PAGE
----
Who has a quintet as part of their band and why?

Discussion in 'The Rehearsal Room' started by TheMusicCompany, Feb 18, 2008.

  1. TheMusicCompany

    TheMusicCompany Supporting Member


    Whilst reflecting on the future business developments of The Music Company, it struck me that quintets and ensembles seem to be an increasing occurrence as a sub-set of the members' brass band.

    I was wondering, how many bands out there also include a quintet or ensemble and what were the reasons behind setting them up?

    Perhaps it's simply for the enjoyment of a different sound, or perhaps it was for practical reasons to be able to take on smaller bookings on behalf of the band that are more cost effective for an ensemble to perform, or perhaps it helps certain players to improve their playing in the band and is used as a development 'tool'.

    It's just simple curiosity as to what prompted their formation and to get a clearer perspective on how many actually exist out there.

    I look forward to being enlightened. :)

    The Music Company
    Tel: 08700 636 796
  2. MoominDave

    MoominDave Well-Known Member

    I play in quintets (and other chamber brass ensembles) regularly with people that I also play with in bands - but in no ways are the smaller groups associated with the bands.

    I think this is by far the most common model of chamber brass group - something independent. Maybe there are more about that are attached to bands than there used to be [which is great, exposing bandspeople to other ways of thinking about music], but as far as I can see, their number is small relative to those chamber groups that don't associate with a band.
  3. I agree with you Dave. The Quintets tend to be seperate. It always helps with payments too.

    I play in a Quintet that does dinner nights and they are nice money spinners for the players.
  4. TheMusicCompany

    TheMusicCompany Supporting Member

    Turning the Question - Brass Banders in Quintets/Ensembles and why ...

    That's interesting to hear. Funnily enough though, a number of the bands I've played with have had smaller ensembles which were directly linked with the main band. The most recent had a 10 piece that played out at a number of gigs which lent themselves to a smaller group. It was formed mainly to accommodate these smaller jobs vs player demands, but it still performed under the banner of the band's name. It was also great fun to experience the different sounds and requirements of such a group!

    However, there also seems to be a trend that banders get talking to other banders and the ideas are bourne to try the quintet or 10 piece route. A number of friends have done just that and created between them a couple of quintets and a 10 piece.

    Maybe I should redirect my curiosity by turning the question around:

    How many brass banders also play in a quintet or ensemble and why?
  5. MoominDave

    MoominDave Well-Known Member

    i) Different approach to music - different music full stop.
    ii) More musical responsibility/reward
    iii) More musical flexibility - don't have to "please the audience" with tat in the same way that bands feel they have to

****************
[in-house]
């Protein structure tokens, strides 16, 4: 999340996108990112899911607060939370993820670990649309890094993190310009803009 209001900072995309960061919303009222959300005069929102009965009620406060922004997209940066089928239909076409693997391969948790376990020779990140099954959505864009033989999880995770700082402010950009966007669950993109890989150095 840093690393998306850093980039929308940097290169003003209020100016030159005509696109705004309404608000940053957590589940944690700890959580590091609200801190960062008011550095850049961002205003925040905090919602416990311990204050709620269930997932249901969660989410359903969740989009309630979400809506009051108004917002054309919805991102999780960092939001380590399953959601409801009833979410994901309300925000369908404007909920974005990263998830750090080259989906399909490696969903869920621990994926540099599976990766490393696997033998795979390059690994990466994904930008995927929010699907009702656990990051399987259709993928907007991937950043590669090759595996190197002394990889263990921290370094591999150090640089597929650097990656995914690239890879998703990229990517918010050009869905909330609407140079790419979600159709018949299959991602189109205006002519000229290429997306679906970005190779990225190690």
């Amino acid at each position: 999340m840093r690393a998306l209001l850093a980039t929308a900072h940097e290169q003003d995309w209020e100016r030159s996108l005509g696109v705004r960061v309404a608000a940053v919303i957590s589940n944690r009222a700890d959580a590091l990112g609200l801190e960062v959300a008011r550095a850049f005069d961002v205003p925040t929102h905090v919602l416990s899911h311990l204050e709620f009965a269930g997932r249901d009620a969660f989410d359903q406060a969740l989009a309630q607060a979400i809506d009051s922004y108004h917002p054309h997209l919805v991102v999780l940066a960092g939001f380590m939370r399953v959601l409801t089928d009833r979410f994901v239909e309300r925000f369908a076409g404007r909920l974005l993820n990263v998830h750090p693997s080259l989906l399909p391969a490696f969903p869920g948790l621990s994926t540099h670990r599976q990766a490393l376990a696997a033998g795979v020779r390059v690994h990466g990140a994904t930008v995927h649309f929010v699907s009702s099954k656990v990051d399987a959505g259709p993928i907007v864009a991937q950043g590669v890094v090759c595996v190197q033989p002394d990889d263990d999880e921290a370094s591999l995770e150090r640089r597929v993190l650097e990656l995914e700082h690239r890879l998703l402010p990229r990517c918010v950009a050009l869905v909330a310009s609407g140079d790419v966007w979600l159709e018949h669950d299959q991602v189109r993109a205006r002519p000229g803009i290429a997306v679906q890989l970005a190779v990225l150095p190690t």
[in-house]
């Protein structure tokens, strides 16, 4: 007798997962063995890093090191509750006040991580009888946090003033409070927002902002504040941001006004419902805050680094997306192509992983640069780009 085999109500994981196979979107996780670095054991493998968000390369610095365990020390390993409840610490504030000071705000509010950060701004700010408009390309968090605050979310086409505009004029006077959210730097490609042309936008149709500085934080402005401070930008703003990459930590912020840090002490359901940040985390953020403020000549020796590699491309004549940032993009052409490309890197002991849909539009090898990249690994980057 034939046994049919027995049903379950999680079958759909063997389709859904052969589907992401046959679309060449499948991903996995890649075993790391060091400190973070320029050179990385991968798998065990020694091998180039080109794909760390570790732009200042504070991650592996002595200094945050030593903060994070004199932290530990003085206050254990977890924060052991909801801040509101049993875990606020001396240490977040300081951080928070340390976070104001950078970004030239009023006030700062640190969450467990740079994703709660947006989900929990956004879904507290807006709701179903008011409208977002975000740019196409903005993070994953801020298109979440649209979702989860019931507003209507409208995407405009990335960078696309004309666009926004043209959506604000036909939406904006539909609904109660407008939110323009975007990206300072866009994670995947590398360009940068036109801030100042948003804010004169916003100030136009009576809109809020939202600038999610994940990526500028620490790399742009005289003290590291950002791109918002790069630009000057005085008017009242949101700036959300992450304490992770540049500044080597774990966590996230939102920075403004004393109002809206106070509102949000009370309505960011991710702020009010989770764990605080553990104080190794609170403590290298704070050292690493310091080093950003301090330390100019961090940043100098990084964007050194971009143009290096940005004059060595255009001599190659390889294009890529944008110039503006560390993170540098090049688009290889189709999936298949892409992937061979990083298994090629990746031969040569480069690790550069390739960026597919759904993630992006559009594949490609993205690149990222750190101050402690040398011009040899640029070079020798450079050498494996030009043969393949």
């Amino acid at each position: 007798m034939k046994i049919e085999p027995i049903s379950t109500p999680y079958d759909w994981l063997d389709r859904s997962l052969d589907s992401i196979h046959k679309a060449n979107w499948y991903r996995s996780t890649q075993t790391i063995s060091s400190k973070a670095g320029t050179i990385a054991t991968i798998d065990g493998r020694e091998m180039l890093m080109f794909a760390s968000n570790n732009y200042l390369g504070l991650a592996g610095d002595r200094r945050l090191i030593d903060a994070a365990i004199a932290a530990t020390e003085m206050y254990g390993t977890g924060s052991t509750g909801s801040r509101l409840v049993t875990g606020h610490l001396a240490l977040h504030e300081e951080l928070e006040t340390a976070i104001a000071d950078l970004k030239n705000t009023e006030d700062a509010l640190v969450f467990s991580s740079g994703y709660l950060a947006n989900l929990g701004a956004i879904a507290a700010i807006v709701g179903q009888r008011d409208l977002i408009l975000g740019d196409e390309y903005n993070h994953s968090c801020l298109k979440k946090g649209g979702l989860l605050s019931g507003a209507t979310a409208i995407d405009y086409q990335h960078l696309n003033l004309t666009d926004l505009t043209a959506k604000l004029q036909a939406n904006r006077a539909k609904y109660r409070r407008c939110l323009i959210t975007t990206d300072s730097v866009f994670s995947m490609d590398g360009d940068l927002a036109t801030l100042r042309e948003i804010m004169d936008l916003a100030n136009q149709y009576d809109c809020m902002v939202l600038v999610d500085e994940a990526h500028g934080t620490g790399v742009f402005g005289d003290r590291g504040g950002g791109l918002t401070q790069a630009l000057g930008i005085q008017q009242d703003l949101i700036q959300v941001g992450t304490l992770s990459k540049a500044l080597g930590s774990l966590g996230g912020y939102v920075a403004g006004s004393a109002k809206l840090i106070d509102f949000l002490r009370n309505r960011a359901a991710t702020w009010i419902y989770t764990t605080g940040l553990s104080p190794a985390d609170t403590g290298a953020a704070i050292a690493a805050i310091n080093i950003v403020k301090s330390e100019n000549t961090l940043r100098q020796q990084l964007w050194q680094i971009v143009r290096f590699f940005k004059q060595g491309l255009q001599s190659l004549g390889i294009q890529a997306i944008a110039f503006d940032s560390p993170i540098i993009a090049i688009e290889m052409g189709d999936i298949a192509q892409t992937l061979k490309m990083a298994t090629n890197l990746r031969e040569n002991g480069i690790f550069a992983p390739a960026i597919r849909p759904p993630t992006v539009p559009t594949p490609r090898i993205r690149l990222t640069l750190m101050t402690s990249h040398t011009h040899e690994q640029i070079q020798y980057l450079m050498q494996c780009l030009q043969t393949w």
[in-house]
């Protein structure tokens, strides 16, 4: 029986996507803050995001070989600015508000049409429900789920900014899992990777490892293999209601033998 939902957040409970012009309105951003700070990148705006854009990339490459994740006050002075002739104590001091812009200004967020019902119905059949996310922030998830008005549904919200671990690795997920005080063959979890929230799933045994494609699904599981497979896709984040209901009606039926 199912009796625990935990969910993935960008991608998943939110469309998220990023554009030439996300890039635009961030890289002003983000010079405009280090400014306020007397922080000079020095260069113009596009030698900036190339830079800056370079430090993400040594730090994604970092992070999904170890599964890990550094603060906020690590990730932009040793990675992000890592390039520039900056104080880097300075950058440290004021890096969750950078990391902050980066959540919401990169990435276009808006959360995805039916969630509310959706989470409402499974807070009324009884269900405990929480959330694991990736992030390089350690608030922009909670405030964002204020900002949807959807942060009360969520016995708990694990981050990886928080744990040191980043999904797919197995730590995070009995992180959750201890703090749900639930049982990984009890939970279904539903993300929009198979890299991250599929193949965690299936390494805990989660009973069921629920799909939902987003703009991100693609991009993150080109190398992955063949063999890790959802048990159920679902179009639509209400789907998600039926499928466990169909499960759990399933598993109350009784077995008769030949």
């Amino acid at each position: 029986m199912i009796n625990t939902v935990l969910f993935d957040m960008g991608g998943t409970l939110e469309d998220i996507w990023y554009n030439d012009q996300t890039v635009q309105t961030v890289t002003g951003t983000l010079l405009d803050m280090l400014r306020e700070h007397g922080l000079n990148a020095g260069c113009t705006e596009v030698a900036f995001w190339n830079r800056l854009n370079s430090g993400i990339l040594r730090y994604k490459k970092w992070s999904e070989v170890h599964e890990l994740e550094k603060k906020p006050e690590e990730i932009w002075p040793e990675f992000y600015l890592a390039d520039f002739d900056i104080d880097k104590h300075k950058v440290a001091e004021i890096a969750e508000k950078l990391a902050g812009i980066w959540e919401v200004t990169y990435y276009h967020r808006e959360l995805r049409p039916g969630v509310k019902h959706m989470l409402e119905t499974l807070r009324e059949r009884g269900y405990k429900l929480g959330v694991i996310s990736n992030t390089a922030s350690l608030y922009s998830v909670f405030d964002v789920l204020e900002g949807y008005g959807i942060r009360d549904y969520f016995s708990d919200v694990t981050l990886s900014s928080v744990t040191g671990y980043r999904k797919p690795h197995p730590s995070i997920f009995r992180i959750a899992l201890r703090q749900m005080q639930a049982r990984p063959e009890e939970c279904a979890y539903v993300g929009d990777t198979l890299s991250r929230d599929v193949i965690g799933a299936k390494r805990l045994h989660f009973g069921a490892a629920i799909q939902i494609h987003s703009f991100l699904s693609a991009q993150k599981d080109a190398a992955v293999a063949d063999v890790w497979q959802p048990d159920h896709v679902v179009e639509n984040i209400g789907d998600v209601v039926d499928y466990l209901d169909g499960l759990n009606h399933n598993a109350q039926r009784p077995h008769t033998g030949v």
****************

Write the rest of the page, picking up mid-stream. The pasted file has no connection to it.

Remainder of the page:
iv) Less historical baggage - see (iii)
    v) Easier to organise
    vi) Can make money out of it - far and away the least important for me
  6. DublinBass

    DublinBass Supporting Member

    We have an octet called Brass Band of Columbus 2 (BBC2 for short). (although we have ranged from a quintet to 10-piece depending on the gig)

    Primary instrumentation is composed of 2 cornets, flugel, tenor horn, trombone, baritone, Eb bass, and drum kit.

    None of us are the "principal players" in our sections so it allows us an opportunity to have more musical responsibility (as listed above), be featured as a soloist, and play different music.

    With two couples in the group, it has also been relatively easy to arrange rehearsals when we need them (we often rehearse without the percussionist).

    It is also much more cost effective to send a smaller group to a low paying gig or smaller venues and thus far the audiences have just as happy.
  7. Deltabrass

    Deltabrass Member

    I play in a brass quintet that is made up of past and present members of a youth band. People in the group are aged 24-16 but we, as MoominDave said, are not in any way connected to the youth band.
    It all started as I was (and still am, by choice it has to be said) brass bandless but still wanted to play in a brass orientated group. We rehearse as and when we can and there is no really heavy commitment involved. We take on bookings that don't clash with any other bands we are part of have commitments, and all in all it is just a way where we can turn up, have fun and experiment with different music.
  8. WhatSharp?

    WhatSharp? Active Member

    Myself and a few others started a quintet / ensemble back in june. At the time some of us had changed bands and were only playing once a week and wanted another outlet to play. It's since become great fun and a chance to play outside the normal brass band reportiore and instrumentation.
  9. weemarky

    weemarky Member

    I play in a Brass Quintet as part of my job and do quite enjoy it. The music is different and certainly gives the performer more responsibility and pressure which can be the difference between a good player and a potentially great one. Especially when working with young players this can be a great tool.